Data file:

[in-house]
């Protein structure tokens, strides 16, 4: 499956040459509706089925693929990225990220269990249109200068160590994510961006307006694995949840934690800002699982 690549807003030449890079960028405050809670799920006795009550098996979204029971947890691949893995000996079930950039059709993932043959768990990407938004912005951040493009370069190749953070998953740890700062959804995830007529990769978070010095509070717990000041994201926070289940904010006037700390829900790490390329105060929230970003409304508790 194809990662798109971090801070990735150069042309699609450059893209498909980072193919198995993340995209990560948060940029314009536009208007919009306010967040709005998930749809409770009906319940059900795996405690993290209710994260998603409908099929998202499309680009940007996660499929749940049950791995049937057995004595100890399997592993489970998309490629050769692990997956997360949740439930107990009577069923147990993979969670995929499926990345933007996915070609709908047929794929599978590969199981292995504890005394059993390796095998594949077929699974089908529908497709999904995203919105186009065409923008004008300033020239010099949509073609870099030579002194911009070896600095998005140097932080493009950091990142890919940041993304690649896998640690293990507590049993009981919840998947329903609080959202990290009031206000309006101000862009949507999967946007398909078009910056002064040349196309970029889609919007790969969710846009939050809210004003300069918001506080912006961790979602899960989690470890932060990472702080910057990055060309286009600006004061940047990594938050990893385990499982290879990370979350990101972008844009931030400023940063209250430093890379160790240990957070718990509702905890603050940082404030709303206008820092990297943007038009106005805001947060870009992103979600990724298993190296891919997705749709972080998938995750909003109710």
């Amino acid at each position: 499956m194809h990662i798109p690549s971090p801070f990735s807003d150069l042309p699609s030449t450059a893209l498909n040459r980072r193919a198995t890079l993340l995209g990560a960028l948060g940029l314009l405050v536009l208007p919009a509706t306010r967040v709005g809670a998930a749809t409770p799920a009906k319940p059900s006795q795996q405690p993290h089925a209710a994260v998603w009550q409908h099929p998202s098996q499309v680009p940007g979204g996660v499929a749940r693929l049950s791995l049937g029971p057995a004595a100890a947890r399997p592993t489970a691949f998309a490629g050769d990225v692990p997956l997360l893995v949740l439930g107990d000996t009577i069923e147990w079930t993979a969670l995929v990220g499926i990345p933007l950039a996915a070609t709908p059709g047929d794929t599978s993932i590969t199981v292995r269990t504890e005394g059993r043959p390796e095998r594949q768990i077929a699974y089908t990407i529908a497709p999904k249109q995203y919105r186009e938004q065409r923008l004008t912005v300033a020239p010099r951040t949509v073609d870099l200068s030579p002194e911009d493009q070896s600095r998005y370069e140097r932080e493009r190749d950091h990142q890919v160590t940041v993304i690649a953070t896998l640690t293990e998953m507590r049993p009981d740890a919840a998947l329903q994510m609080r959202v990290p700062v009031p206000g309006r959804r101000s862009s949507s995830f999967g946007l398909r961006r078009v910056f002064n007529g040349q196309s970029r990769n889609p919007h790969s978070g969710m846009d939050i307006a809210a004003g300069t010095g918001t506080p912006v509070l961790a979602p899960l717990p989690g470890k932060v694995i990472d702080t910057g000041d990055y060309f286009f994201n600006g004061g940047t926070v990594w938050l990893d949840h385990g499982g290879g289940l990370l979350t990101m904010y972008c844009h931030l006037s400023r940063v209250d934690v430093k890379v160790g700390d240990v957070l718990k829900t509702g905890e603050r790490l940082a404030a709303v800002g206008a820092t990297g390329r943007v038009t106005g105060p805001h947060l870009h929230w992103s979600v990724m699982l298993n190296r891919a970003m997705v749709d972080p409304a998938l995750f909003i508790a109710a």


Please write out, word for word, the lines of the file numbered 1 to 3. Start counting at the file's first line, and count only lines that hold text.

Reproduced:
[in-house]
């Protein structure tokens, strides 16, 4: 499956040459509706089925693929990225990220269990249109200068160590994510961006307006694995949840934690800002699982 690549807003030449890079960028405050809670799920006795009550098996979204029971947890691949893995000996079930950039059709993932043959768990990407938004912005951040493009370069190749953070998953740890700062959804995830007529990769978070010095509070717990000041994201926070289940904010006037700390829900790490390329105060929230970003409304508790 194809990662798109971090801070990735150069042309699609450059893209498909980072193919198995993340995209990560948060940029314009536009208007919009306010967040709005998930749809409770009906319940059900795996405690993290209710994260998603409908099929998202499309680009940007996660499929749940049950791995049937057995004595100890399997592993489970998309490629050769692990997956997360949740439930107990009577069923147990993979969670995929499926990345933007996915070609709908047929794929599978590969199981292995504890005394059993390796095998594949077929699974089908529908497709999904995203919105186009065409923008004008300033020239010099949509073609870099030579002194911009070896600095998005140097932080493009950091990142890919940041993304690649896998640690293990507590049993009981919840998947329903609080959202990290009031206000309006101000862009949507999967946007398909078009910056002064040349196309970029889609919007790969969710846009939050809210004003300069918001506080912006961790979602899960989690470890932060990472702080910057990055060309286009600006004061940047990594938050990893385990499982290879990370979350990101972008844009931030400023940063209250430093890379160790240990957070718990509702905890603050940082404030709303206008820092990297943007038009106005805001947060870009992103979600990724298993190296891919997705749709972080998938995750909003109710």
């Amino acid at each position: 499956m194809h990662i798109p690549s971090p801070f990735s807003d150069l042309p699609s030449t450059a893209l498909n040459r980072r193919a198995t890079l993340l995209g990560a960028l948060g940029l314009l405050v536009l208007p919009a509706t306010r967040v709005g809670a998930a749809t409770p799920a009906k319940p059900s006795q795996q405690p993290h089925a209710a994260v998603w009550q409908h099929p998202s098996q499309v680009p940007g979204g996660v499929a749940r693929l049950s791995l049937g029971p057995a004595a100890a947890r399997p592993t489970a691949f998309a490629g050769d990225v692990p997956l997360l893995v949740l439930g107990d000996t009577i069923e147990w079930t993979a969670l995929v990220g499926i990345p933007l950039a996915a070609t709908p059709g047929d794929t599978s993932i590969t199981v292995r269990t504890e005394g059993r043959p390796e095998r594949q768990i077929a699974y089908t990407i529908a497709p999904k249109q995203y919105r186009e938004q065409r923008l004008t912005v300033a020239p010099r951040t949509v073609d870099l200068s030579p002194e911009d493009q070896s600095r998005y370069e140097r932080e493009r190749d950091h990142q890919v160590t940041v993304i690649a953070t896998l640690t293990e998953m507590r049993p009981d740890a919840a998947l329903q994510m609080r959202v990290p700062v009031p206000g309006r959804r101000s862009s949507s995830f999967g946007l398909r961006r078009v910056f002064n007529g040349q196309s970029r990769n889609p919007h790969s978070g969710m846009d939050i307006a809210a004003g300069t010095g918001t506080p912006v509070l961790a979602p899960l717990p989690g470890k932060v694995i990472d702080t910057g000041d990055y060309f286009f994201n600006g004061g940047t926070v990594w938050l990893d949840h385990g499982g290879g289940l990370l979350t990101m904010y972008c844009h931030l006037s400023r940063v209250d934690v430093k890379v160790g700390d240990v957070l718990k829900t509702g905890e603050r790490l940082a404030a709303v800002g206008a820092t990297g390329r943007v038009t106005g105060p805001h947060l870009h929230w992103s979600v990724m699982l298993n190296r891919a970003m997705v749709d972080p409304a998938l995750f909003i508790a109710a």